Syakilla still chasing Olympic dream

Syakilla Salni

Syakilla Salni Jefry Krisnan is keeping her dreams of qualifying for the upcoming Tokyo Olympics alive.

The controversial karate exponent quit the national stable September last year and has since been training on her own.

Syakilla, who works as a receptionist at the Palace of the Golden Horses, unleashed several jabs during her interview with BFM’s ‘Bar None’ last week.

“Prior to leaving the national team, my focus was just on training. Once I quit, my whole life was upside down.”

“I have to manage my time with training as I want to still qualify for the Olympics, and work. Thank God I have a superb management at the hotel who are willing to accommodate based on my training schedule.”

“Right now I train alone, same as training without a partner. It’s difficult to ask the national team exponents to partner me as they have their schedule and I don’t want to interrupt their training and recovery time.”

Syakilla highlighted several obstacles in her quest to Tokyo which included the lack of funds.

“I was informed by the National Sports Council of Malaysia that I can still represent Malaysia in the qualifying tournaments but I will have to find my own money – which is unfair to me.”

She added the Malaysia Karate Federation told her the same as well.

The 2017 SEA Games (kumite below 55kg) champion and 2014 Incheon Asian Games gold medallist has been labelled a prima donna following issues related to her weight and discipline. It was also widely reported that Syakilla refused to train under national coach Ali Reza Souleymani. Syakilla has made it known repeatedly in the past that she is comfortable training under former national coach Andre Vasiljevs.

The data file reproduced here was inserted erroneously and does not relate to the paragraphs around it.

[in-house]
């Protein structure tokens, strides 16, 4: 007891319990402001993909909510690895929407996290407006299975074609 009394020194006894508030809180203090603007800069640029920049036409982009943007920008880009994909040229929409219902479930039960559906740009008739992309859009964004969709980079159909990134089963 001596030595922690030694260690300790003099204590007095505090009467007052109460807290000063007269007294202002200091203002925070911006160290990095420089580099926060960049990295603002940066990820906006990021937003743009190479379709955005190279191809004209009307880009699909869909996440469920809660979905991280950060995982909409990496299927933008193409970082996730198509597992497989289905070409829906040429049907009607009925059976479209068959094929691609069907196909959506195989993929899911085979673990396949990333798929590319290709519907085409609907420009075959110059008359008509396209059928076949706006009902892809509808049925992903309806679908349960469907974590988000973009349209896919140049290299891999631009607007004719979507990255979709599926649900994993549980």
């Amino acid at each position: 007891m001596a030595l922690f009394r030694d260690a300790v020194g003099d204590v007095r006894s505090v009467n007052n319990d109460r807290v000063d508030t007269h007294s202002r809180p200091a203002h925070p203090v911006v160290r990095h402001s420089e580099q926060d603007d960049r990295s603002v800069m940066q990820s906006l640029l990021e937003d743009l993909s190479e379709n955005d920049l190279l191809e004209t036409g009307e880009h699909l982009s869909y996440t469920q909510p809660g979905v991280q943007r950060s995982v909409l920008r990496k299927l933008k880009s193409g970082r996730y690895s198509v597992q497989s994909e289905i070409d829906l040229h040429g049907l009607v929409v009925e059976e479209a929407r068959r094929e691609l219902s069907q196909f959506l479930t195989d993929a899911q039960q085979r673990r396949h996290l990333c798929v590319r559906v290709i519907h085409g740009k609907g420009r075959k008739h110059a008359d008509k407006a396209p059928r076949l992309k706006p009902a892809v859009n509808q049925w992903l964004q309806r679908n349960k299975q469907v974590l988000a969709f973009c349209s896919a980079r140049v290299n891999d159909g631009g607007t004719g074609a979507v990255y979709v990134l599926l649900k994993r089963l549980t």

Under Vasiljevs, Syakilla made history by becoming the first Malaysian exponent to top the World Karate Federation Karate 1 Premier League Series overall ranking for women’s kumite below 55kg category.

Syakilla’s absence from the national team was not missed as Malaysia defended the kumite below 55kg gold medal through P. Madhuri.

“I quit because of the politics. When athletes do well, everyone gets excited. When the athlete falls, no one is there to support them. When I was on the top, everyone supported me. When I suffered a downfall, everyone blamed me.

“My coach said we failed, including him, but he was the only person who was willing to take responsibility.”

She added officials and decision makers in Malaysia must be reminded of the role of athletes.

“Going into the ring is the athlete. The coach is their (the athlete’s) coach. The athlete knows which coach is suitable for them. As for me, coach Andre is 100% … I can rely on him 100%.

“First trust the athletes as they know better than the association people wHO sit in the air-conditioned room and do nothing.”

“When we fail, they say a lot of things but don’t come to the ring to see what we are doing,” she said.

For Syakilla’s full interview, download the podcast on